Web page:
While major carriers and tower companies fill gaps in coverage and deploy 5G technology in underserved areas, the need to ensure safety practices are in place is an ever-increasing priority.
Deployments are focused around populated, downtown areas with high volumes of motor vehicle traffic. First responders and utility workers who are dispatched to an emergency to complete a rescue or to restore the scene, face health risks of hazardous RF emissions. Local populations of the general public could also unknowingly be exposed if a structure is damaged and the antennas are not oriented correctly. The need for a RF or antenna power interrupt device is a long overdue essential safety improvement. A requirement for a safety interlock device should be included in Master Lease Agreements (MLA’s), local municipalities Right of Way (ROW) Agreements, or joint use licenses to fulfill this need.
Motor vehicle accidents are one of the most significant risks to the small cells or DAS nodes. Busy street corners, strip malls, campuses and venues populated with antenna fixtures are at risk of being stuck by a distracted driver in high volume motor vehicle traffic. When our heroes rush to the scene of an accident where an extrication with emergency medical attention needs occurs, there are many scene safety issues they need to be aware of.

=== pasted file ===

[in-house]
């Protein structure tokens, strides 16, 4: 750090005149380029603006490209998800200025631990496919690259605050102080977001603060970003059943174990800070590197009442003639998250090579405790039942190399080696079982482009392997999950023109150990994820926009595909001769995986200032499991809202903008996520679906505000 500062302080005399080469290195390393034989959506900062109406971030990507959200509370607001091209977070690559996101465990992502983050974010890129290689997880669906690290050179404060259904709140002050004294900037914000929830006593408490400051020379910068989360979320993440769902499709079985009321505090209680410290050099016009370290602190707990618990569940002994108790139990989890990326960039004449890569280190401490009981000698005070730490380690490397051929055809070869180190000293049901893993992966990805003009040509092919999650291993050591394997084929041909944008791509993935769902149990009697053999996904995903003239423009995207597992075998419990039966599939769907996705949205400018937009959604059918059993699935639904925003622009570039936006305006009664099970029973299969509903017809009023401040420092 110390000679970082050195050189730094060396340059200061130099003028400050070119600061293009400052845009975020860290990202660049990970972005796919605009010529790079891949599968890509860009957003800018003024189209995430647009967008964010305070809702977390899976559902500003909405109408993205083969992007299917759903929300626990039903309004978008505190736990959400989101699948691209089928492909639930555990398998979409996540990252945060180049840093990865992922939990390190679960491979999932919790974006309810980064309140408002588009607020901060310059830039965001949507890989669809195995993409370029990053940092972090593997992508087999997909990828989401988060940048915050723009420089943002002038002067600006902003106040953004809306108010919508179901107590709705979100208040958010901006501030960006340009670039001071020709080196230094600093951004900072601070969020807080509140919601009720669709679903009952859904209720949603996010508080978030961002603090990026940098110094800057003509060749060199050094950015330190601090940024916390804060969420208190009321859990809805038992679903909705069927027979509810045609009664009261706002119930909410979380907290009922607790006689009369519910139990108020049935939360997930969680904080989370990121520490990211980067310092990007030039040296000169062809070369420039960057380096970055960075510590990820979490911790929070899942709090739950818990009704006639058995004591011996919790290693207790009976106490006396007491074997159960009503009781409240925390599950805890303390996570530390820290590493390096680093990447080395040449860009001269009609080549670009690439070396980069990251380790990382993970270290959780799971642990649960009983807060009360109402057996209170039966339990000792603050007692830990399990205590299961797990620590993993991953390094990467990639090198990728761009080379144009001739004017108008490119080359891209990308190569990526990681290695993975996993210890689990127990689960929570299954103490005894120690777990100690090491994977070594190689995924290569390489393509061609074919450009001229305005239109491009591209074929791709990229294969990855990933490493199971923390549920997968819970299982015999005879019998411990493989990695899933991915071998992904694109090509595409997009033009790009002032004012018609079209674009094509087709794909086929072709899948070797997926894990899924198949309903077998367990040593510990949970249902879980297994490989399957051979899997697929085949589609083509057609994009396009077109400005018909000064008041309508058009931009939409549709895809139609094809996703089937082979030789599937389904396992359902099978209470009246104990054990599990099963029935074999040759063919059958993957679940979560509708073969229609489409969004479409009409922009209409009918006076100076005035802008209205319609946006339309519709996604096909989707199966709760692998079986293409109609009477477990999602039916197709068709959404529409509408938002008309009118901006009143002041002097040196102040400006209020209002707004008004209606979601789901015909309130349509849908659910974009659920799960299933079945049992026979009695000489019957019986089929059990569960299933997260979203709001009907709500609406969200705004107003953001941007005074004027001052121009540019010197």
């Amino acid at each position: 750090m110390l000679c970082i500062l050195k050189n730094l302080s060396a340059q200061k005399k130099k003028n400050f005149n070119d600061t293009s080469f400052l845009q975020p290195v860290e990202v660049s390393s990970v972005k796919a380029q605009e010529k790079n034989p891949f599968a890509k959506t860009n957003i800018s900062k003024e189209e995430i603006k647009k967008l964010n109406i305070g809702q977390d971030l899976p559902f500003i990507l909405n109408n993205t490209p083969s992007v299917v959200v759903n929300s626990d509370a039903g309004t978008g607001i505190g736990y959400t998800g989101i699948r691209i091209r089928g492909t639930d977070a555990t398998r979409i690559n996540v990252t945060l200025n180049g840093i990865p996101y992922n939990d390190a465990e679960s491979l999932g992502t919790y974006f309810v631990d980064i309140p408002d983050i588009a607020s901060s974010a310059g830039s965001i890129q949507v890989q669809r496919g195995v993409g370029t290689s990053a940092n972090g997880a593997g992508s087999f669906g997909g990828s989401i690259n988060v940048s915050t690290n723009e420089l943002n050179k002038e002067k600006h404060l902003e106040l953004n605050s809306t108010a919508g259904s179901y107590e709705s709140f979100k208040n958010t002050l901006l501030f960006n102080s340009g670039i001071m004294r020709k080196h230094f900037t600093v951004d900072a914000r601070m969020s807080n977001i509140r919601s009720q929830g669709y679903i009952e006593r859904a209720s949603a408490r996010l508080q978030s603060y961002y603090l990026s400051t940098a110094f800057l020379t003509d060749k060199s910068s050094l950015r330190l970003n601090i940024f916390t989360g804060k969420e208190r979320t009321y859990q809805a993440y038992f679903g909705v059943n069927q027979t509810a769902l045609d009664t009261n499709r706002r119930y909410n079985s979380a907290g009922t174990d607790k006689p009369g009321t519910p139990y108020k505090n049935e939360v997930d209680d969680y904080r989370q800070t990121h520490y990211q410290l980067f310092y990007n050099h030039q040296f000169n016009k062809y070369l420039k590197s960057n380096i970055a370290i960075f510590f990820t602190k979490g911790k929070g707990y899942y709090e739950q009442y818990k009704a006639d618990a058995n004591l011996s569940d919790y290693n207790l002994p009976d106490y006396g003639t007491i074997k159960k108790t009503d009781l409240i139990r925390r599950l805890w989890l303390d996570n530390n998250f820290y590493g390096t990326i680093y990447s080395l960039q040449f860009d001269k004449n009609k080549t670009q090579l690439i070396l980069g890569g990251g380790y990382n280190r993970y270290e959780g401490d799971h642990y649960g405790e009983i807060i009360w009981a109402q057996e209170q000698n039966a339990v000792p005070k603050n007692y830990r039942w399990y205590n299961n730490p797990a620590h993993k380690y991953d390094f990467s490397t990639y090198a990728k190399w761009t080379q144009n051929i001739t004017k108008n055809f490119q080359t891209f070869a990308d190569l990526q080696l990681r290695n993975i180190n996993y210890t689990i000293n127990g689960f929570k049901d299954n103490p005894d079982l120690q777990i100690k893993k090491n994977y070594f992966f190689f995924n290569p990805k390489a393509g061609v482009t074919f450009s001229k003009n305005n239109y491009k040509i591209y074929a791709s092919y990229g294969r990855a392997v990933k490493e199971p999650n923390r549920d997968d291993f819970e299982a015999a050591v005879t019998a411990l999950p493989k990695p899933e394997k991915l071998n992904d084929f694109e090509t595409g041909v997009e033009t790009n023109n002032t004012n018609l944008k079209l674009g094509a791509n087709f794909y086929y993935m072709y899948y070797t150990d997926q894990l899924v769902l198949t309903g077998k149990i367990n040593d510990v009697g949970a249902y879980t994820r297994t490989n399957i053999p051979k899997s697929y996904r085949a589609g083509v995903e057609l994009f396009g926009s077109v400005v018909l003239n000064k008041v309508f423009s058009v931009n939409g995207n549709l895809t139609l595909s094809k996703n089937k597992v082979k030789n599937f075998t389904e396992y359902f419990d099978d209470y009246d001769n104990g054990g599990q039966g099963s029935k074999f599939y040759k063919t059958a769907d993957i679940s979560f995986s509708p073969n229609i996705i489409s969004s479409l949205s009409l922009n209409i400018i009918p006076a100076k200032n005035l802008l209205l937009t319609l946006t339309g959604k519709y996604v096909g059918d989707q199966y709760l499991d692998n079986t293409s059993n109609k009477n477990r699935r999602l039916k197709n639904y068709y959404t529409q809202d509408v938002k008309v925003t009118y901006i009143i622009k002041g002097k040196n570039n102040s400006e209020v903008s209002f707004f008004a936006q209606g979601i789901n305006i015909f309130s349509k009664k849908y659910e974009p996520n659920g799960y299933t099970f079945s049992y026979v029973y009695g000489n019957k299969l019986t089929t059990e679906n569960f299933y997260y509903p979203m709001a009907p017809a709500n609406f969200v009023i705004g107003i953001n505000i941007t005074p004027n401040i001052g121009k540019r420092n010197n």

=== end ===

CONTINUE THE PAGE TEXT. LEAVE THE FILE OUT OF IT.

Most lack RF Safety Training, nor have an understanding of different antenna arrays hidden in ordinary light standards or on poles. If one of these structures was struck, broken, laying on the ground, and commercial power was not interrupted, the first responders would be exposed to Radio Frequency (RF) emissions greater than FCC guidelines. These could exceed safe ranges for the duration of the response putting the victim, the responders, or bystanders in additional harm’s way.
In order for the primary latency of traditional cellular service to succeed, 5G delivery needs to overcome three challenges of the service to get the speeds required for the promise of carrier data needs:
1. Active antennas using a narrower beam path;
2. Higher frequencies with greater bandwidth to deliver denser data packets; and
3. Better coverage through more points of access.
These antenna coverage areas need to be tightly spaced. Municipalities are under extreme scrutiny from constituents who demand service reliability and require unlimited data streams, while the carriers are pressured from investors’ and Board of Director’s insistence on steady economic growth. With these expectations, some municipalities have built their small cell architecture to promote tourism and industry to lure savvy technophiles.
The FCC is responsible for setting health standards for radio frequency emissions. These guidelines are adequate and protect workers and the general population when radio, the associated equipment, and antennas are placed on structures that provide the safest distance to human contact related to the wattage and directional RF source.